January 8, 2017

Colorado Tax LawyerEven though you may be a law-abiding taxpayer, innocent mistakes can be easily interpreted as suspect. If you are a business owner, an aggressive tax planning strategy may be considered illegal without you knowing it. It therefore pays to be able to differentiate tax evasion and fraud, as well as to know the statute of limitations the IRS follows when it comes to dealing with such crimes.

Although frequently used interchangeably, the terms tax evasion and fraud are very different from one another. Tax evasion can be defined as a willful and systematic effort to avoid paying taxes to the government. It is basically using illegal methods to avoid paying taxes. This may refer to misdemeanors such as failing to file a tax return, or felonies like refusing to pay taxes after they are assessed. Tax fraud, on the other hand, refers to falsifying tax documents and blatantly lying on a tax return, which is deemed a felony.

The statute of limitations of a crime refers to the amount of time a plaintiff or prosecutor has to file charges. While taxpayers may hope that their tax problems will disappear with time, banking on the statute of limitations is a rather risky move.

Typically, the Internal Revenue Service’s statute of limitations to conduct a tax audit is three years from the date of filing. If, however, an examination of your tax return shows you omitted more than 25% of your income, then the IRS has twice the time—or a six-year lookback window to file charges. Note that this statute of limitations can be extended for numerous reasons.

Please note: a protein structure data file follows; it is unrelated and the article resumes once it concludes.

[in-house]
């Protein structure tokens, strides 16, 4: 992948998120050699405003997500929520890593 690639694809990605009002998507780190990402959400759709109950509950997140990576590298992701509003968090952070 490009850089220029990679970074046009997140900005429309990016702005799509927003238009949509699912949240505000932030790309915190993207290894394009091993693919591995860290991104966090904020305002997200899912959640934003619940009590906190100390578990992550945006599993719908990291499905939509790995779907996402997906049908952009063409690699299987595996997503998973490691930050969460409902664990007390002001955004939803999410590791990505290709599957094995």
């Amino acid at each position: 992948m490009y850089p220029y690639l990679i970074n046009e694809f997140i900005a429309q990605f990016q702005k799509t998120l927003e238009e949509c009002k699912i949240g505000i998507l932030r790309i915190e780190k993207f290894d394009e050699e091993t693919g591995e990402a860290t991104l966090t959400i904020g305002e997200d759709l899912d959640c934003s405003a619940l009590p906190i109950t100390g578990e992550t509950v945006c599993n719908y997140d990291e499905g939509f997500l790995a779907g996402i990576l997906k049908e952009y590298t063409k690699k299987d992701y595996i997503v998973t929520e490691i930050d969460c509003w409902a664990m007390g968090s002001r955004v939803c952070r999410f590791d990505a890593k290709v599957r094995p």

If, for example, you become a fugitive or are not currently in the U.S., then the statute of limitations may stop running until you either return home or are found. In some instances, the six-year period may only begin from your last act of tax fraud or evasion, classifying your series of fraudulent of tax returns as one charge.

It is often said that the IRS statute of limitations never runs out when it comes to tax fraud.

To an extent, this is true. While the IRS has limits as to how far back it can look when filing charges against you in criminal court, no statute of limitations exists for civil tax fraud. When suing for civil fraud, the IRS is authorized to look back as far as it wants or needs. Of course, the IRS seldom goes back over six years as it already bears a high burden of proof in cases of fraud.

Timing is particularly important in tax cases. After all, no one wants to be lying low day after day and constantly worrying about being caught. Thankfully, these issues can still be resolved in less expensive and less distressing ways. If you have any concerns about your situation, it would be best to consult with a knowledgeable and experienced tax attorney.

Categories: IRS, Tax Fraud